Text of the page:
Appalachia has long been stereotyped as a region of feuds, moonshine stills, mine wars, environmental destruction, joblessness, and hopelessness. Robert Schenkkan's 1992 Pulitzer-Prize winning play The Kentucky Cycle once again adopted these stereotypes, recasting the American myth as a story of repeated failure and poverty--the failure of the American spirit and the poverty of the American soul. Dismayed by national critics' lack of attention to the negative depictions of mountain people in the play, a group of Appalachian scholars rallied against the stereotypical representations of the region's people. In Back Talk from Appalachia, these writers talk back to the American mainstream, confronting head-on those who view their home region one-dimensionally. The essays, written by historians, literary scholars, sociologists, creative writers, and activists, provide a variety of responses. Some examine the sources of Appalachian mythology in nineteenth- and early twentieth-century literature. Others reveal personal experiences and examples of grassroots activism that confound and contradict accepted images of ""hillbillies."" The volume ends with a series of critiques aimed directly at The Kentucky Cycle and similar contemporary works that highlight the sociological, political, and cultural assumptions about Appalachia fueling today's false stereotypes.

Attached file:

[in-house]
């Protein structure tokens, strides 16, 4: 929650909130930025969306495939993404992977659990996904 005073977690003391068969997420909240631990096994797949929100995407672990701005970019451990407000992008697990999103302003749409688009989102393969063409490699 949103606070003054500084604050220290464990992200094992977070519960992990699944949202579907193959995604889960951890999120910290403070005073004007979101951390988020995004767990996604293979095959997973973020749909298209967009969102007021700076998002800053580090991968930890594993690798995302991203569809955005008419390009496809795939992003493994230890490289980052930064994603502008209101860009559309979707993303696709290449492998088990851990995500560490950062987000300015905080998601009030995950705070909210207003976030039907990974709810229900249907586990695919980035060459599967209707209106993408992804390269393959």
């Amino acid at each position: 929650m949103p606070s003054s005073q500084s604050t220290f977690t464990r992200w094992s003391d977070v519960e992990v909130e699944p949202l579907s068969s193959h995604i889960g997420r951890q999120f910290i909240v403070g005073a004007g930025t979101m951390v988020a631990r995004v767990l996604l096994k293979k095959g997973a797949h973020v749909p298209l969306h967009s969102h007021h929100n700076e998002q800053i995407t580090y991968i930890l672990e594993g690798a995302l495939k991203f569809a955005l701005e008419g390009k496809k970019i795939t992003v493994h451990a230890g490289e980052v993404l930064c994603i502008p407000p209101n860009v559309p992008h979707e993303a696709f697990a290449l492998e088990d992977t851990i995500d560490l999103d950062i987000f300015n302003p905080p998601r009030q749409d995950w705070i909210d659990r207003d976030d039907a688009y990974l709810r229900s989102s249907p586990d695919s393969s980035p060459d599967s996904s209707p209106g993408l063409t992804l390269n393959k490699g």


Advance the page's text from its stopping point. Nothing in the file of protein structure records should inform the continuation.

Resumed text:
The Right Man in the Right Place